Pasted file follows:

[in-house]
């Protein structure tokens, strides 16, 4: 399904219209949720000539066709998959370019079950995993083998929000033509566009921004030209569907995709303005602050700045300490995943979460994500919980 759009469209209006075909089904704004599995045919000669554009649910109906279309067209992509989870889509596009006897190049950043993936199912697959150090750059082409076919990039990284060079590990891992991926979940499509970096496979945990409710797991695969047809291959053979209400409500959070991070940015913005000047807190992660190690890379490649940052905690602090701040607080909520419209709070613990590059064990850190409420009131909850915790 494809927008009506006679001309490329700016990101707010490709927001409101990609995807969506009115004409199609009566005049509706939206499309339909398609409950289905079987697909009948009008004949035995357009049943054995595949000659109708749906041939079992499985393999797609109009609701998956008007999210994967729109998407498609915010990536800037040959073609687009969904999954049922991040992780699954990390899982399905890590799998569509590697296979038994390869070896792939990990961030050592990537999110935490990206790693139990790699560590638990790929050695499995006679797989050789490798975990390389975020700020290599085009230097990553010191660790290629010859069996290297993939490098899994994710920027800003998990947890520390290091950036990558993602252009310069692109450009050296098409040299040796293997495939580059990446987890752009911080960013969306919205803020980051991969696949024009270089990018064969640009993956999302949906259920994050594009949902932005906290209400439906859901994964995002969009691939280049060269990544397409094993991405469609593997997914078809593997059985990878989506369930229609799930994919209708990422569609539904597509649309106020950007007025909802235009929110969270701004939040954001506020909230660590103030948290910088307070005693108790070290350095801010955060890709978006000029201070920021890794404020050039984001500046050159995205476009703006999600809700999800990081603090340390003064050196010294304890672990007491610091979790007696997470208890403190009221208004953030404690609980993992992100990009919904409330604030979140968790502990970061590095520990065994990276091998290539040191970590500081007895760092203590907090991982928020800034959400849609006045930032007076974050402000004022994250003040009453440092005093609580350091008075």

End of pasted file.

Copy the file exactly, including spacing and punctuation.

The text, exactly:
[in-house]
């Protein structure tokens, strides 16, 4: 399904219209949720000539066709998959370019079950995993083998929000033509566009921004030209569907995709303005602050700045300490995943979460994500919980 759009469209209006075909089904704004599995045919000669554009649910109906279309067209992509989870889509596009006897190049950043993936199912697959150090750059082409076919990039990284060079590990891992991926979940499509970096496979945990409710797991695969047809291959053979209400409500959070991070940015913005000047807190992660190690890379490649940052905690602090701040607080909520419209709070613990590059064990850190409420009131909850915790 494809927008009506006679001309490329700016990101707010490709927001409101990609995807969506009115004409199609009566005049509706939206499309339909398609409950289905079987697909009948009008004949035995357009049943054995595949000659109708749906041939079992499985393999797609109009609701998956008007999210994967729109998407498609915010990536800037040959073609687009969904999954049922991040992780699954990390899982399905890590799998569509590697296979038994390869070896792939990990961030050592990537999110935490990206790693139990790699560590638990790929050695499995006679797989050789490798975990390389975020700020290599085009230097990553010191660790290629010859069996290297993939490098899994994710920027800003998990947890520390290091950036990558993602252009310069692109450009050296098409040299040796293997495939580059990446987890752009911080960013969306919205803020980051991969696949024009270089990018064969640009993956999302949906259920994050594009949902932005906290209400439906859901994964995002969009691939280049060269990544397409094993991405469609593997997914078809593997059985990878989506369930229609799930994919209708990422569609539904597509649309106020950007007025909802235009929110969270701004939040954001506020909230660590103030948290910088307070005693108790070290350095801010955060890709978006000029201070920021890794404020050039984001500046050159995205476009703006999600809700999800990081603090340390003064050196010294304890672990007491610091979790007696997470208890403190009221208004953030404690609980993992992100990009919904409330604030979140968790502990970061590095520990065994990276091998290539040191970590500081007895760092203590907090991982928020800034959400849609006045930032007076974050402000004022994250003040009453440092005093609580350091008075």